After three-and-a-half decades of existence and twenty-three years without a personnel change, this concert marked the Schubert Ensemble’s farewell to London. A suitably packed Wigmore Hall included many of the Great and Good of music and four of the players were uproariously welcomed on to the stage.
One does not wish to be a skeleton at the feast, but the choice of Ernest Chausson’s 1897 Piano Quartet as a programme starter was not an entirely happy one. Doubts set in during Simon Blendis’s opening remarks, when he referred first to “film music” and then to “glorious Technicolor”. Chausson’s masterpiece is certainly a big work if you take it at face value, as big in terms of scope as any of Brahms’s Piano Quartets, but it is squarely in the Franckian tradition. Yes, there is passion, but it is passion always moderated by good taste and a very French sensibility. It often relaxes into the sort of huskily voluptuous timbre that comes naturally to Franco-Belgian string-players but needs to be cultivated by outsiders. To put it bluntly, much of the playing here was lacking in finesse: Blendis’s tone often had a touch of astringency and Douglas Paterson, playing quite a small viola, seemed unable to colour his many solos at all imaginatively. Handed the opportunity to set the tone of the Très calme slow movement – an idea probably inspired by Fauré’s First Piano Quartet – Paterson sounded stolid and a little too loud for mezzo-piano. The only one of the three string-players making a really beautiful sound was Jane Salmon, but by a cruel irony much of her contribution in louder passages was virtually inaudible from the back of the Hall – we often praise the Wigmore acoustic but it can swallow up lower cello tones.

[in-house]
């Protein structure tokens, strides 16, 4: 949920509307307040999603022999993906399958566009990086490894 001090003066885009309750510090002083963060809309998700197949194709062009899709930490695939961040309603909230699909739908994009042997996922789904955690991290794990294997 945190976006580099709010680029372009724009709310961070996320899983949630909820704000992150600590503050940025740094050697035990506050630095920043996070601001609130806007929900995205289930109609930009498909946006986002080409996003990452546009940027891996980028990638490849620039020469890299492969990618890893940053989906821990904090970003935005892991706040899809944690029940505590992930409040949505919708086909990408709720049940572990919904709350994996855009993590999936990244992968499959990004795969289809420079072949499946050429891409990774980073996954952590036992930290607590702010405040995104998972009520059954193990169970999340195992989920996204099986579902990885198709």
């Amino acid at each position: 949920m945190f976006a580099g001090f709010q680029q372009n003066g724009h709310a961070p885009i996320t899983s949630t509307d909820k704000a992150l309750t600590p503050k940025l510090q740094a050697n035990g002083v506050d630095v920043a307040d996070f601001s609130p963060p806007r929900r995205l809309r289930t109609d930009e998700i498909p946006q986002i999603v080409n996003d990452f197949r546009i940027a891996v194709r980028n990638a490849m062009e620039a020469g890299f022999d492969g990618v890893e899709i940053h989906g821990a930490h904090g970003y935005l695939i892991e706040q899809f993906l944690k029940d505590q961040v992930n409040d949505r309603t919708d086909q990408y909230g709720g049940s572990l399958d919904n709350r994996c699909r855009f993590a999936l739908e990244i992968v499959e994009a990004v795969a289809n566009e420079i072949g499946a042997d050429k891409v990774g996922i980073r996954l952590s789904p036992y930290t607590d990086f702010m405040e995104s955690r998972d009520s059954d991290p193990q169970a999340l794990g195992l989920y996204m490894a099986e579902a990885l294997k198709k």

William Howard was his usual imperturbable self at the piano, throwing off some difficult passages as if they were the essence of simplicity – Chausson dedicated the work to the young pianist Auguste Pierret, who had shone in his Concert for Piano, Violin and String Quartet, and clearly had total confidence in his dedicatee – but the nagging doubts remained. A group that has displayed stylistic command of Brahms, Schumann and even Dvořák, appeared to be on the wrong wavelength. The brief third movement, not really a Scherzo and marked ‘Simple and without haste’, should have a slight Spanish tinge, refracted through an impeccably French pedigree. Here it sounded pleasant but almost like an intermezzo holding up the real action. However … enough criticism! On its own terms this was an absorbing performance, with a real impetus in the outer movements, and it was greeted with gales of applause. The Schubert Ensemble made a recording for Chandos in 2016, so anyone interested can see if they agree with my reservations.